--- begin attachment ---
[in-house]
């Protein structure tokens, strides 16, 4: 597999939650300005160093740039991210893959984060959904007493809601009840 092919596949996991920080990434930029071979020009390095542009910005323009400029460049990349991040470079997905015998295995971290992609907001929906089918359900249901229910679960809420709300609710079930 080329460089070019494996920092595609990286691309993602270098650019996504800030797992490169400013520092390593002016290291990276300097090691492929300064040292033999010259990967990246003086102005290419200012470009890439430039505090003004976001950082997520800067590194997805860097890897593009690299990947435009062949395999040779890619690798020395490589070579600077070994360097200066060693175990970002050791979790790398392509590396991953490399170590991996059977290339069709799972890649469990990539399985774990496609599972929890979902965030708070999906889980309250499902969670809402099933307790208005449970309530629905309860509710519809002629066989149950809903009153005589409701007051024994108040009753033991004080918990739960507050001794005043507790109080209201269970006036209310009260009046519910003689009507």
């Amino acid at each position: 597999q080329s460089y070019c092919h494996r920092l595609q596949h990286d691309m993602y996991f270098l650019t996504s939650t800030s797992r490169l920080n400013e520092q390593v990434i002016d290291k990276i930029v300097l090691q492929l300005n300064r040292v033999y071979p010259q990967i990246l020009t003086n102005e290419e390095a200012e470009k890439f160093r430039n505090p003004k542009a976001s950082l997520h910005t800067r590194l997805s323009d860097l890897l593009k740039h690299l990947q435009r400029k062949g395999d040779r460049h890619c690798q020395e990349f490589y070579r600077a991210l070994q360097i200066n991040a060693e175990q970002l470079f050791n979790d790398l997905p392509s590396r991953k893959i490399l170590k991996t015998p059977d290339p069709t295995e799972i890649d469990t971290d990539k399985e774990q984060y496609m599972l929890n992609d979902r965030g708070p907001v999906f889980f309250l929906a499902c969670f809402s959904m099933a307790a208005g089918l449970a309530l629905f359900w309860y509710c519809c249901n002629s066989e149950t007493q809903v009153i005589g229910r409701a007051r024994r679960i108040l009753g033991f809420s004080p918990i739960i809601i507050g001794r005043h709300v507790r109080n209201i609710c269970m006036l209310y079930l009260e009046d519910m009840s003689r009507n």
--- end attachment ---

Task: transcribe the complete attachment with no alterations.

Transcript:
[in-house]
């Protein structure tokens, strides 16, 4: 597999939650300005160093740039991210893959984060959904007493809601009840 092919596949996991920080990434930029071979020009390095542009910005323009400029460049990349991040470079997905015998295995971290992609907001929906089918359900249901229910679960809420709300609710079930 080329460089070019494996920092595609990286691309993602270098650019996504800030797992490169400013520092390593002016290291990276300097090691492929300064040292033999010259990967990246003086102005290419200012470009890439430039505090003004976001950082997520800067590194997805860097890897593009690299990947435009062949395999040779890619690798020395490589070579600077070994360097200066060693175990970002050791979790790398392509590396991953490399170590991996059977290339069709799972890649469990990539399985774990496609599972929890979902965030708070999906889980309250499902969670809402099933307790208005449970309530629905309860509710519809002629066989149950809903009153005589409701007051024994108040009753033991004080918990739960507050001794005043507790109080209201269970006036209310009260009046519910003689009507």
């Amino acid at each position: 597999q080329s460089y070019c092919h494996r920092l595609q596949h990286d691309m993602y996991f270098l650019t996504s939650t800030s797992r490169l920080n400013e520092q390593v990434i002016d290291k990276i930029v300097l090691q492929l300005n300064r040292v033999y071979p010259q990967i990246l020009t003086n102005e290419e390095a200012e470009k890439f160093r430039n505090p003004k542009a976001s950082l997520h910005t800067r590194l997805s323009d860097l890897l593009k740039h690299l990947q435009r400029k062949g395999d040779r460049h890619c690798q020395e990349f490589y070579r600077a991210l070994q360097i200066n991040a060693e175990q970002l470079f050791n979790d790398l997905p392509s590396r991953k893959i490399l170590k991996t015998p059977d290339p069709t295995e799972i890649d469990t971290d990539k399985e774990q984060y496609m599972l929890n992609d979902r965030g708070p907001v999906f889980f309250l929906a499902c969670f809402s959904m099933a307790a208005g089918l449970a309530l629905f359900w309860y509710c519809c249901n002629s066989e149950t007493q809903v009153i005589g229910r409701a007051r024994r679960i108040l009753g033991f809420s004080p918990i739960i809601i507050g001794r005043h709300v507790r109080n209201i609710c269970m006036l209310y079930l009260e009046d519910m009840s003689r009507n």